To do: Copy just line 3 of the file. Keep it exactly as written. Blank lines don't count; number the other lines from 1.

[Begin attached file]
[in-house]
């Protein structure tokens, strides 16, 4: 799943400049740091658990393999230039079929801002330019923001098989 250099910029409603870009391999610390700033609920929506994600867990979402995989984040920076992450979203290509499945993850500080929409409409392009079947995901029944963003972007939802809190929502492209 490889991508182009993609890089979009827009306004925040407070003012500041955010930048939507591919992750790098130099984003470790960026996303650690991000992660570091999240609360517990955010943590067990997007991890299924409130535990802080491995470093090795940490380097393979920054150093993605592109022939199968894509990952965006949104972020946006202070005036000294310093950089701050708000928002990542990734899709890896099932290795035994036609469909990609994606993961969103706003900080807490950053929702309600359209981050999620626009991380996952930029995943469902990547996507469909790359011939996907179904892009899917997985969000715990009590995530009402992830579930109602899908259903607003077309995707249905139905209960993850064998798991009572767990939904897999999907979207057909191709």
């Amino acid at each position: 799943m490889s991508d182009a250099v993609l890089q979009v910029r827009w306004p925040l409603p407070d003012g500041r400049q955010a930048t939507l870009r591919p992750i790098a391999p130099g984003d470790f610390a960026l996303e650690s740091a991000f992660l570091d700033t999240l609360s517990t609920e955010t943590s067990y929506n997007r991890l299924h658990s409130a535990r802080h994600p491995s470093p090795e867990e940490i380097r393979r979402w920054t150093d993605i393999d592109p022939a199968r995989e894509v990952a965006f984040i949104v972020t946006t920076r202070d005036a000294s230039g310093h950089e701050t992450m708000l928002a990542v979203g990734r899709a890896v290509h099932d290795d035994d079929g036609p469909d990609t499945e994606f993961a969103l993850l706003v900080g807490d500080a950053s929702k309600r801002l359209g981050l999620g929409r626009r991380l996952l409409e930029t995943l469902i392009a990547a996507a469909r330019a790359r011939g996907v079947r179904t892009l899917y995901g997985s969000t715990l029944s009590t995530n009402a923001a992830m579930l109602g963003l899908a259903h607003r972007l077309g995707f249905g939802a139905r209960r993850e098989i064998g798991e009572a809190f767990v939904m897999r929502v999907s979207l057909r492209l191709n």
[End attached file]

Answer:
């Amino acid at each position: 799943m490889s991508d182009a250099v993609l890089q979009v910029r827009w306004p925040l409603p407070d003012g500041r400049q955010a930048t939507l870009r591919p992750i790098a391999p130099g984003d470790f610390a960026l996303e650690s740091a991000f992660l570091d700033t999240l609360s517990t609920e955010t943590s067990y929506n997007r991890l299924h658990s409130a535990r802080h994600p491995s470093p090795e867990e940490i380097r393979r979402w920054t150093d993605i393999d592109p022939a199968r995989e894509v990952a965006f984040i949104v972020t946006t920076r202070d005036a000294s230039g310093h950089e701050t992450m708000l928002a990542v979203g990734r899709a890896v290509h099932d290795d035994d079929g036609p469909d990609t499945e994606f993961a969103l993850l706003v900080g807490d500080a950053s929702k309600r801002l359209g981050l999620g929409r626009r991380l996952l409409e930029t995943l469902i392009a990547a996507a469909r330019a790359r011939g996907v079947r179904t892009l899917y995901g997985s969000t715990l029944s009590t995530n009402a923001a992830m579930l109602g963003l899908a259903h607003r972007l077309g995707f249905g939802a139905r209960r993850e098989i064998g798991e009572a809190f767990v939904m897999r929502v999907s979207l057909r492209l191709n």